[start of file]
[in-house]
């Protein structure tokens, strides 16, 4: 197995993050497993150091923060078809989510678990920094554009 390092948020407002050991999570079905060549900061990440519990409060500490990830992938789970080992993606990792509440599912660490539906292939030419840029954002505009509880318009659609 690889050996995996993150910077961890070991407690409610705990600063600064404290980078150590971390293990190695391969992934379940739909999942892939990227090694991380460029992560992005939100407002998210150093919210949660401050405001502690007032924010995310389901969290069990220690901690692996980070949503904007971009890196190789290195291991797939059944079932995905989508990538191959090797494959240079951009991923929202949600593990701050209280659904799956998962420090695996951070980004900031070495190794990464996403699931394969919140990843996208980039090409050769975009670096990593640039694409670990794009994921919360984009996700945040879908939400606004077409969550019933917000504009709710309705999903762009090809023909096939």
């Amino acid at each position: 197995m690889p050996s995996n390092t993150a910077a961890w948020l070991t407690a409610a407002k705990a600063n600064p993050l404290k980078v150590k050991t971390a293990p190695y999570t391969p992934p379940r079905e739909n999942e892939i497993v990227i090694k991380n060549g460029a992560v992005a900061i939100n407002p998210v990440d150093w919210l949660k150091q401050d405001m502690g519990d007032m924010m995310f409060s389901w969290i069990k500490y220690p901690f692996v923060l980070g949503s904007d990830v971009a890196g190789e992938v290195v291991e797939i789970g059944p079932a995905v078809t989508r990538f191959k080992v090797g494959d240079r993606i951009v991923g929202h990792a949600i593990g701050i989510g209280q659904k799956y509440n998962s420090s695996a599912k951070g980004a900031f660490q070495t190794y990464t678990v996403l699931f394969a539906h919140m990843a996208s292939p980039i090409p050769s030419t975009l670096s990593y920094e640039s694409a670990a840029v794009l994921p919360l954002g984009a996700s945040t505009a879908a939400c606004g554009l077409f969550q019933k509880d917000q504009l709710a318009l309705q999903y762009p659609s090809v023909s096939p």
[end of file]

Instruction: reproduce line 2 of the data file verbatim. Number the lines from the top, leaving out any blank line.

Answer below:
């Protein structure tokens, strides 16, 4: 197995993050497993150091923060078809989510678990920094554009 390092948020407002050991999570079905060549900061990440519990409060500490990830992938789970080992993606990792509440599912660490539906292939030419840029954002505009509880318009659609 690889050996995996993150910077961890070991407690409610705990600063600064404290980078150590971390293990190695391969992934379940739909999942892939990227090694991380460029992560992005939100407002998210150093919210949660401050405001502690007032924010995310389901969290069990220690901690692996980070949503904007971009890196190789290195291991797939059944079932995905989508990538191959090797494959240079951009991923929202949600593990701050209280659904799956998962420090695996951070980004900031070495190794990464996403699931394969919140990843996208980039090409050769975009670096990593640039694409670990794009994921919360984009996700945040879908939400606004077409969550019933917000504009709710309705999903762009090809023909096939």